It’s Donald Trump’s world, and Roger Ailes is just living in it.
That’s the message the real estate mogul sent the Fox News chairman on Monday when he ended his ceasefire with the de facto king of conservative media. Trump’s latest round of rhetorical shots fired at network star Megyn Kelly — and Ailes’ bold, forceful response — sets up the real 2016 campaign: Trump vs. Ailes.
“It’s always hard to get inside the head of Donald Trump,” veteran reporter Mark Feldstein told TheWrap, adding that in many ways, Trump’s taken a page out of the Murdoch-Ailes playbook.
“Fox’s whole approach is ‘we’re the grievance-filled underdog against the establishment'; Trump is using Jiu-Jitsu to try and turn thing against the very network that invented it.”
While the media and political pundits collectively predict Trump’s war against Fox is suicidal for his White House hopes, it actually might win him the nomination.
“He’s not doing this blindly; he knows what he’s doing and there’s a calculus behind everything he’s done and every time he says something that’s more and more wild, everyone predicts that’s the end of him, but he only grows stronger,” Feldstein added.
The latest Trump-Fox fight might be his play for the angry, alienated white male vote, who not so subconsciously, like Trump taking it to a female anchor for, as he put it, “unfair” treatment.
Trump might be going after a particular slice of the electorate, but going against the voice of the GOP is much bigger than just angry, white men — it’s a shotgun pass for the growing hang-the-establishment Republican vote, whom Trump is betting will view Fox News as a member of the club.
And it might work.
The Trump supporter is the Fox News viewer on steroids– fed up with the GOP congress and not-conservative-enough Republican presidential contenders. With this in mind, and sensing that Rupert Murdoch and Ailes have no interest in his candidacy being anything more than a short-term ratings boon, Trump’s made the calculated decision to fight the machine; one that aside from a brief romance with the Tea Party, is the establishment.
Just look down Fox’s roster and you get cardboard cutout Republicans: Sean Hannity, Bill O’Reilly, former W. press secretary Dana Perino, Daily Caller editor-in-chief Tucker Carson, Washington Post columnist Charles Krauthammer, Weekly Standard editor Bill Kristol and on and on we go. Oh, let’s not forget, presidential contenders Mike Huckabee and John Kasich used to host programs in “Fair and Balanced” land.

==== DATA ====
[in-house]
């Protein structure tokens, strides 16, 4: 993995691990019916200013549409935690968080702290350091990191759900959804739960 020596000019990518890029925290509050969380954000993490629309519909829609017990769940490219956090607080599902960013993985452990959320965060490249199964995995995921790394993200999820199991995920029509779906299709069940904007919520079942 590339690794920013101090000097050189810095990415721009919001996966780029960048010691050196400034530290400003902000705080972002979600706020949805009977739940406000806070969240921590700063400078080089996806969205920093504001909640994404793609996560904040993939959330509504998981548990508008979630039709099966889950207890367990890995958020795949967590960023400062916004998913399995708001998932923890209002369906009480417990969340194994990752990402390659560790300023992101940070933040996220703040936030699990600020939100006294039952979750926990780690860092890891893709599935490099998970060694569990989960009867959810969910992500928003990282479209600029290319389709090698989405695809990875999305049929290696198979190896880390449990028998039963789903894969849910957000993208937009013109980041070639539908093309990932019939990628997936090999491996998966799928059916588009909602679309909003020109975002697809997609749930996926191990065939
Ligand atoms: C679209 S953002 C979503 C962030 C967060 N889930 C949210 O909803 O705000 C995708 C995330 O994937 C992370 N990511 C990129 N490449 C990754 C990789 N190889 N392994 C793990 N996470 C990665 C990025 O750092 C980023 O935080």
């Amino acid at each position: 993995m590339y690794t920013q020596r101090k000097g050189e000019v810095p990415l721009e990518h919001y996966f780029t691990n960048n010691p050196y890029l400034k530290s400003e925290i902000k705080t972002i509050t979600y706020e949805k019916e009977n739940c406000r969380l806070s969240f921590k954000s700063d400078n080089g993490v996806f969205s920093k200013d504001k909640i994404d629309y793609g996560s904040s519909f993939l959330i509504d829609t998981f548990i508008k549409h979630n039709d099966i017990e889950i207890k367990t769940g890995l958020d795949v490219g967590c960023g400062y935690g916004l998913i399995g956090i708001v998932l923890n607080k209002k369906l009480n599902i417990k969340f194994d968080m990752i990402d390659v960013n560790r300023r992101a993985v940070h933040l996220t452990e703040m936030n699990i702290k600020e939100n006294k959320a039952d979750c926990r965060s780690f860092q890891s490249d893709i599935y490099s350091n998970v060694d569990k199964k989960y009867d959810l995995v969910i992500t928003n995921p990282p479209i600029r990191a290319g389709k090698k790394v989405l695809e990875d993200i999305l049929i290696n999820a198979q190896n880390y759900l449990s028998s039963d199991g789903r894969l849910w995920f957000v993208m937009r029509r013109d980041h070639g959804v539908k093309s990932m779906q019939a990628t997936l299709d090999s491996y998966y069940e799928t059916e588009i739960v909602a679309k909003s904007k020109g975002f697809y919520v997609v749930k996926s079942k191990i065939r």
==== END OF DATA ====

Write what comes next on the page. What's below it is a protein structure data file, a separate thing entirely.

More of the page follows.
Hell, Fox News even dubbed Trump a one-man Tea Party machine (the network declined to comment for this story).
Christopher Hahn, a radio host and former aide to Senator Chuck Schumer, believes Trump’s anti-Fox strategy will backfire.
“Never pick a fight with someone who buys ink by the barrel or pixels by the freight car load,” he told TheWrap. “He’s picking a fight with a multimedia giant. You can never win that fight.”
But Trump has won every fight so far: against illegal immigrants, against war hero John McCain, against Megyn Kelly, and of course, against Jeb Bush and the rest of the Republican field who were supposed to make noise for the nomination.
And in the full-on war between Trump and Fox News, the Donald’s fate rests with Ailes.
If the current frontrunner boycotted Fox, its audience would shrink when Trump loyalists stop watching. Will Ailes, a legendary ratings hound, still stand with his star Kelly, or crawl back to Trump in order to squeeze every last ounce out of the Donald orange?
“In a way you can ask the same question about both Trump and Fox: Which really matters more–their business interests or political advancement?” Feldstein said.
The more Trump injects Fox into the 2016 arena, the more it legitimizes the network as a political player rather than just a “marginal network of crazy ideologues,” he concluded.
While we wait to see which set of ideologues wins the war, Trump remains in the driver seat.
With Ailes locked in the trunk.